I have spent many of my previous blog postings discussing ins & outs of various sourcing and procurement functions. This week I am going to shift my focus a bit and talk about becoming the boss who want to be; not just in the sourcing world but across any industry.
For many us, we have all had a great boss, someone we never felt obliged to go the “extra mile for” or follow in anything they ask of us. We have also had the typical definition of a “BOSS”, someone who just cares about what we can do for them, watches our clock and cares little for professional or personal development. I am a firm believer that professional and personal developments go hand in hand; I know that if I am making myself a better person through education or development classes, this is going to make me a better professional and boss also. While there are bosses that subscribe to these practices, there are others that seem to think that shows weakness because if someone below them shows promise or potential it is more of a threat to them instead of a strength to their team or department. Most, if not all of us are either in this type of situation or have worked in a situation like this. The question is, what kind of Boss does your worst boss turn you into?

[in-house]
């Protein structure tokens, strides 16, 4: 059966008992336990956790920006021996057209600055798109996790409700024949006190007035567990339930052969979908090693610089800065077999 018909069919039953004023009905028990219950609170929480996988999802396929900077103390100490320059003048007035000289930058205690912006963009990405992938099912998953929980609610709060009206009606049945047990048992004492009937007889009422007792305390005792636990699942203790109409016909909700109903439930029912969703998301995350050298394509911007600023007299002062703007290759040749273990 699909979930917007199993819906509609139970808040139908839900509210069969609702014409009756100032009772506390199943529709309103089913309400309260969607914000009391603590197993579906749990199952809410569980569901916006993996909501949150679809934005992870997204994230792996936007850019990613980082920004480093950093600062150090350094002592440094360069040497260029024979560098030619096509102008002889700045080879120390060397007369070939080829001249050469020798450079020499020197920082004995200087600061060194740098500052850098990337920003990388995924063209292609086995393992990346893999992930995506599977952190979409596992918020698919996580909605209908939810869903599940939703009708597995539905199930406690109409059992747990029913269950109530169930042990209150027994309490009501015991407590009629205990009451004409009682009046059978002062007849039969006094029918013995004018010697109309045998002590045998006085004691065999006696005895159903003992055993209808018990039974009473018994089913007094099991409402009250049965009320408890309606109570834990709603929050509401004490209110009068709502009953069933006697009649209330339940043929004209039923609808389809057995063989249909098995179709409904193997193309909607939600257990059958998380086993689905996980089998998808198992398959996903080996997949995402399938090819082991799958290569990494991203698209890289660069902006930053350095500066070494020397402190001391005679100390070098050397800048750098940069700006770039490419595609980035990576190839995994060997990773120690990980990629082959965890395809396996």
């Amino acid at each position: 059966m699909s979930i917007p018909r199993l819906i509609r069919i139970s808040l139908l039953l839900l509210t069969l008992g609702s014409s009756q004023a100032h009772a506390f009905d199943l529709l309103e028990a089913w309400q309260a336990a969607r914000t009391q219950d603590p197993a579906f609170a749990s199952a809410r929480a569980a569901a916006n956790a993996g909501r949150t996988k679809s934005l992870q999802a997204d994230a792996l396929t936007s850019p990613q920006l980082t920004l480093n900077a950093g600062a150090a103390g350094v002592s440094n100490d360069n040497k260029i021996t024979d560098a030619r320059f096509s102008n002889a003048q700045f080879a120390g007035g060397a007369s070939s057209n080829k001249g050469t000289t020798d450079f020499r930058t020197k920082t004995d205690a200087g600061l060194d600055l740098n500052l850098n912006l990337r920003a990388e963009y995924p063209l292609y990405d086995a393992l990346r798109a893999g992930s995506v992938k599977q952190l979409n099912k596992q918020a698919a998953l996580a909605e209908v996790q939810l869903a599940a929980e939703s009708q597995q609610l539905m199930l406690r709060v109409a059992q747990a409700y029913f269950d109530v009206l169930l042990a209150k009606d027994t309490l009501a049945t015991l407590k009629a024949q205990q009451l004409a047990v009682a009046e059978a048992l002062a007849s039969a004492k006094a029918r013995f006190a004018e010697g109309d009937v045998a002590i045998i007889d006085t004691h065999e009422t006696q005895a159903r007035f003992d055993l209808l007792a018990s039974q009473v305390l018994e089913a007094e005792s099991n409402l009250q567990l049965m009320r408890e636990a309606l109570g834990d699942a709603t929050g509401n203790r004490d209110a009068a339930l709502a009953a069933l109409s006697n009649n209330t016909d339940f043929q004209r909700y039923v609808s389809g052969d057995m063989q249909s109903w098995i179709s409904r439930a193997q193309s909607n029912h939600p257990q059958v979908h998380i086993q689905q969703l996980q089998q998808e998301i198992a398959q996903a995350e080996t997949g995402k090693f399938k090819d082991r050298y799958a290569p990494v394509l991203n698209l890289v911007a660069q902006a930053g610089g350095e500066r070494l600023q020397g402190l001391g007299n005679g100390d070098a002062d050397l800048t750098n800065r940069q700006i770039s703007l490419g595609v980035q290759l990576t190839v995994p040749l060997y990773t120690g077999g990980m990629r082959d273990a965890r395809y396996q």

From what I have experienced, there are really two ways to go once you are presented with an opportunity to become a BOSS. First, you can take everything you learned from your worst boss and treat the people that work for you the exact same way. This is the trickle-down effect (rolls down hill) or the mind set of “I dealt with it and it made me a great manager, so others should deal with it too and it will make them stronger”. More times than not, this type of approach just does not work and the same way that you hated your boss, the people that work for you will feel the same way. The other way to respond is to take everything that you learned from your worst boss and do the complete opposite. Be the Boss that you wish you had and remember all the times that you felt like you weren’t heard, valued or good enough and make sure that the people who work for you do feel valued, appreciated and valued as a member of the team. Now, there is no way to treat all employees this way because not all employees are made equal; but then again not all Bosses are made equal either.
The question is, what kind of boss would your department or people describe you as and if able to see the results, is that truly the kind of Boss you want to be?